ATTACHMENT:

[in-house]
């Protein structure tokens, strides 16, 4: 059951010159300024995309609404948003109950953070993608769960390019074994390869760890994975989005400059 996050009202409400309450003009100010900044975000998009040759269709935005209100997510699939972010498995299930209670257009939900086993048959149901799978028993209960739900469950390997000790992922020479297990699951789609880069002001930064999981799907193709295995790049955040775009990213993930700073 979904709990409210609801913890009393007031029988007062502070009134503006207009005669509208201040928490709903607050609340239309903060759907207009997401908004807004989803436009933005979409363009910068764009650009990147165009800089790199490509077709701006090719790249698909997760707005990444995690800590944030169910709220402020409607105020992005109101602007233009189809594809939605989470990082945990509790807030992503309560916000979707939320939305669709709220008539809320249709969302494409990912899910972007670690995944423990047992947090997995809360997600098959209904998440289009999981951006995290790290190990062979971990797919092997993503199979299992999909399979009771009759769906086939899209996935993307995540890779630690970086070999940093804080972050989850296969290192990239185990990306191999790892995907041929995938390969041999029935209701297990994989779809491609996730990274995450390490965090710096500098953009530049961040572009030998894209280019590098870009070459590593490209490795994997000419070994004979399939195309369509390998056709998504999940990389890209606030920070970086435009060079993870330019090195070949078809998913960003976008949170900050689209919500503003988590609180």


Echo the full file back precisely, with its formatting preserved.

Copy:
[in-house]
């Protein structure tokens, strides 16, 4: 059951010159300024995309609404948003109950953070993608769960390019074994390869760890994975989005400059 996050009202409400309450003009100010900044975000998009040759269709935005209100997510699939972010498995299930209670257009939900086993048959149901799978028993209960739900469950390997000790992922020479297990699951789609880069002001930064999981799907193709295995790049955040775009990213993930700073 979904709990409210609801913890009393007031029988007062502070009134503006207009005669509208201040928490709903607050609340239309903060759907207009997401908004807004989803436009933005979409363009910068764009650009990147165009800089790199490509077709701006090719790249698909997760707005990444995690800590944030169910709220402020409607105020992005109101602007233009189809594809939605989470990082945990509790807030992503309560916000979707939320939305669709709220008539809320249709969302494409990912899910972007670690995944423990047992947090997995809360997600098959209904998440289009999981951006995290790290190990062979971990797919092997993503199979299992999909399979009771009759769906086939899209996935993307995540890779630690970086070999940093804080972050989850296969290192990239185990990306191999790892995907041929995938390969041999029935209701297990994989779809491609996730990274995450390490965090710096500098953009530049961040572009030998894209280019590098870009070459590593490209490795994997000419070994004979399939195309369509390998056709998504999940990389890209606030920070970086435009060079993870330019090195070949078809998913960003976008949170900050689209919500503003988590609180």